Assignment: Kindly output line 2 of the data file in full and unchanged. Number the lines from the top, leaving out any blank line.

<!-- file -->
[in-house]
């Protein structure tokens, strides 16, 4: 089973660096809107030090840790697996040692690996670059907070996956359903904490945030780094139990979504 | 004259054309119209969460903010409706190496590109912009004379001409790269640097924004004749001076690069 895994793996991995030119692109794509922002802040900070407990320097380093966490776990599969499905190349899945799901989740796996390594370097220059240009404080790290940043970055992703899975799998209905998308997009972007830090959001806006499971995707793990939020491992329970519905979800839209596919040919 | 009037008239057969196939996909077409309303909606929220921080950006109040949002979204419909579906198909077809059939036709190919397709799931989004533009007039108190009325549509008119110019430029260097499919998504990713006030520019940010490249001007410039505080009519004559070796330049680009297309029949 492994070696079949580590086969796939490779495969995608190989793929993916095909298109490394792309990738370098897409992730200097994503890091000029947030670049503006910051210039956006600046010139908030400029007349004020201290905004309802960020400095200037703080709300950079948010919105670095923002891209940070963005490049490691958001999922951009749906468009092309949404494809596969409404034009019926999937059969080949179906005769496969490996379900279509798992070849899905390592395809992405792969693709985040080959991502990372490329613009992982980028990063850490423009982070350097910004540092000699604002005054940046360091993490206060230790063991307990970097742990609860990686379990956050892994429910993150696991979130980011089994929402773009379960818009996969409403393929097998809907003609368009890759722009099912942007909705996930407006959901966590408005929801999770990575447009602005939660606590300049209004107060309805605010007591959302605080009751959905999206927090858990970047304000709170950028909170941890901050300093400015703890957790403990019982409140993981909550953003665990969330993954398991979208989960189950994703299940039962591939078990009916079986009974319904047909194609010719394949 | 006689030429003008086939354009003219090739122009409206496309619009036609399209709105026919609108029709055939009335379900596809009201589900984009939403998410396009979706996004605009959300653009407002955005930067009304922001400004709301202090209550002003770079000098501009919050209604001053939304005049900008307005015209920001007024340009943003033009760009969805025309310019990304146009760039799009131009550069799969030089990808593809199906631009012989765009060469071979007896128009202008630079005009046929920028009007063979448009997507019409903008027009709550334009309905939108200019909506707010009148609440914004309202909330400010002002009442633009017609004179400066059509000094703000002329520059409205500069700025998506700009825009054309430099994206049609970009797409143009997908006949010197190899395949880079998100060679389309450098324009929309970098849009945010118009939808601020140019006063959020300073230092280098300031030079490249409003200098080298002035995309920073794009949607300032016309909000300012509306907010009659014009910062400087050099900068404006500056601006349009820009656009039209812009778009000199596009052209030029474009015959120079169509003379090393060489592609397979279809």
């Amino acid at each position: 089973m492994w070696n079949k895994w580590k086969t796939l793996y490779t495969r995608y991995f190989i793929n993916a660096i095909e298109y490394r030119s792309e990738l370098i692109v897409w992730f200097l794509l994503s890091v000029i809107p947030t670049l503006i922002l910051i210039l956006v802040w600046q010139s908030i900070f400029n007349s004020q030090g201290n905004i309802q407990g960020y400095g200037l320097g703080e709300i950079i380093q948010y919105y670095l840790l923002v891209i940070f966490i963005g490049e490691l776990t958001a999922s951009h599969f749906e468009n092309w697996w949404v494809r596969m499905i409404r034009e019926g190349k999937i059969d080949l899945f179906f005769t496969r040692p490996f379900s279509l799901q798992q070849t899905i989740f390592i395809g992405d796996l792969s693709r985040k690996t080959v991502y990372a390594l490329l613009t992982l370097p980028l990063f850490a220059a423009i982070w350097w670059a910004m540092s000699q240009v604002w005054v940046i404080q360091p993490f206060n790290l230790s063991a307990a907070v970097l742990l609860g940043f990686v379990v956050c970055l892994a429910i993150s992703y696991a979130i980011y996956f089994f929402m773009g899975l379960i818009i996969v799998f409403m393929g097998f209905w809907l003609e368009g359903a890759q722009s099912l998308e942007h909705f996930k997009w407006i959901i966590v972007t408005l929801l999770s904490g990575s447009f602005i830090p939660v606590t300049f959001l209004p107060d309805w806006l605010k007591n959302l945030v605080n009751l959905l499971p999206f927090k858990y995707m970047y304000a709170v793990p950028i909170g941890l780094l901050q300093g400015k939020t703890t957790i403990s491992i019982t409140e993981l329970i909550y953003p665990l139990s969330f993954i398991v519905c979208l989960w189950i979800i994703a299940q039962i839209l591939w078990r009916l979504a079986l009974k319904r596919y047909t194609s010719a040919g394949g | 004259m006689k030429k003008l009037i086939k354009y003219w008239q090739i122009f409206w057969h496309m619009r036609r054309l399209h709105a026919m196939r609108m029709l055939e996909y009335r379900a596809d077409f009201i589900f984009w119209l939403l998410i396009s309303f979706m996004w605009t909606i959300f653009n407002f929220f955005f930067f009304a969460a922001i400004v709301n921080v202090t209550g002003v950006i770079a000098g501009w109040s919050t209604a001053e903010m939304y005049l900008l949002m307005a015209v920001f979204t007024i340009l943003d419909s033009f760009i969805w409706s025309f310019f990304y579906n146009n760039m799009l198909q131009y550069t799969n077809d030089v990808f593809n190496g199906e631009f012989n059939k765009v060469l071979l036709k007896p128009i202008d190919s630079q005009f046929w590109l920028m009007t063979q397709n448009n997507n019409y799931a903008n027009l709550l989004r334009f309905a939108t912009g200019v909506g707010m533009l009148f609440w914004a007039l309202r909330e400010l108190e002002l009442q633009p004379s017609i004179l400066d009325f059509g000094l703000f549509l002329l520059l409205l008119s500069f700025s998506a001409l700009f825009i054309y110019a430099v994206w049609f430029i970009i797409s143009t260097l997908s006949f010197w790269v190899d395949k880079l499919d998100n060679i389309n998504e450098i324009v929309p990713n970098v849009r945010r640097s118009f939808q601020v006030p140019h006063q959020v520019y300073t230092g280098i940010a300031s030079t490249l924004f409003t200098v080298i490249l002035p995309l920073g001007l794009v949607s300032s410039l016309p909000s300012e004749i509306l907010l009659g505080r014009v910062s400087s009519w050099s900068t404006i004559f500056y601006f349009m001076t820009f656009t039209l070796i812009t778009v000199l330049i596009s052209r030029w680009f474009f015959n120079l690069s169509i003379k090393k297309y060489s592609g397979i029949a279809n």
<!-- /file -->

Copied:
């Protein structure tokens, strides 16, 4: 089973660096809107030090840790697996040692690996670059907070996956359903904490945030780094139990979504 | 004259054309119209969460903010409706190496590109912009004379001409790269640097924004004749001076690069 895994793996991995030119692109794509922002802040900070407990320097380093966490776990599969499905190349899945799901989740796996390594370097220059240009404080790290940043970055992703899975799998209905998308997009972007830090959001806006499971995707793990939020491992329970519905979800839209596919040919 | 009037008239057969196939996909077409309303909606929220921080950006109040949002979204419909579906198909077809059939036709190919397709799931989004533009007039108190009325549509008119110019430029260097499919998504990713006030520019940010490249001007410039505080009519004559070796330049680009297309029949 492994070696079949580590086969796939490779495969995608190989793929993916095909298109490394792309990738370098897409992730200097994503890091000029947030670049503006910051210039956006600046010139908030400029007349004020201290905004309802960020400095200037703080709300950079948010919105670095923002891209940070963005490049490691958001999922951009749906468009092309949404494809596969409404034009019926999937059969080949179906005769496969490996379900279509798992070849899905390592395809992405792969693709985040080959991502990372490329613009992982980028990063850490423009982070350097910004540092000699604002005054940046360091993490206060230790063991307990970097742990609860990686379990956050892994429910993150696991979130980011089994929402773009379960818009996969409403393929097998809907003609368009890759722009099912942007909705996930407006959901966590408005929801999770990575447009602005939660606590300049209004107060309805605010007591959302605080009751959905999206927090858990970047304000709170950028909170941890901050300093400015703890957790403990019982409140993981909550953003665990969330993954398991979208989960189950994703299940039962591939078990009916079986009974319904047909194609010719394949 | 006689030429003008086939354009003219090739122009409206496309619009036609399209709105026919609108029709055939009335379900596809009201589900984009939403998410396009979706996004605009959300653009407002955005930067009304922001400004709301202090209550002003770079000098501009919050209604001053939304005049900008307005015209920001007024340009943003033009760009969805025309310019990304146009760039799009131009550069799969030089990808593809199906631009012989765009060469071979007896128009202008630079005009046929920028009007063979448009997507019409903008027009709550334009309905939108200019909506707010009148609440914004309202909330400010002002009442633009017609004179400066059509000094703000002329520059409205500069700025998506700009825009054309430099994206049609970009797409143009997908006949010197190899395949880079998100060679389309450098324009929309970098849009945010118009939808601020140019006063959020300073230092280098300031030079490249409003200098080298002035995309920073794009949607300032016309909000300012509306907010009659014009910062400087050099900068404006500056601006349009820009656009039209812009778009000199596009052209030029474009015959120079169509003379090393060489592609397979279809």